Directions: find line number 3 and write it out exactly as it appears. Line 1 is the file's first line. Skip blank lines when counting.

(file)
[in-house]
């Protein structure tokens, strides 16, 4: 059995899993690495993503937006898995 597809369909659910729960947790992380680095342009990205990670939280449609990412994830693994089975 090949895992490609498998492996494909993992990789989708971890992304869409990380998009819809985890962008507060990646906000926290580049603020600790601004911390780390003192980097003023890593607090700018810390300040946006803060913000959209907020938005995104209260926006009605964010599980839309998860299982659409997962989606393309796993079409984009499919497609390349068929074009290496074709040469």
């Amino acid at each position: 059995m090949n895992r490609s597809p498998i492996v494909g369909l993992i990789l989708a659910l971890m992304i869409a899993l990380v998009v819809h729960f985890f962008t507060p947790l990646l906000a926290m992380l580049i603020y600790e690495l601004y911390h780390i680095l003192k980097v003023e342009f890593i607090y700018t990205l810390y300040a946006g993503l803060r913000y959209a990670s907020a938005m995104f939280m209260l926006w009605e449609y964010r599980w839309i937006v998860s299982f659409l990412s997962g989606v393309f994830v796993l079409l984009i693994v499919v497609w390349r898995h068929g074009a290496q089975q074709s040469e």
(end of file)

């Amino acid at each position: 059995m090949n895992r490609s597809p498998i492996v494909g369909l993992i990789l989708a659910l971890m992304i869409a899993l990380v998009v819809h729960f985890f962008t507060p947790l990646l906000a926290m992380l580049i603020y600790e690495l601004y911390h780390i680095l003192k980097v003023e342009f890593i607090y700018t990205l810390y300040a946006g993503l803060r913000y959209a990670s907020a938005m995104f939280m209260l926006w009605e449609y964010r599980w839309i937006v998860s299982f659409l990412s997962g989606v393309f994830v796993l079409l984009i693994v499919v497609w390349r898995h068929g074009a290496q089975q074709s040469e």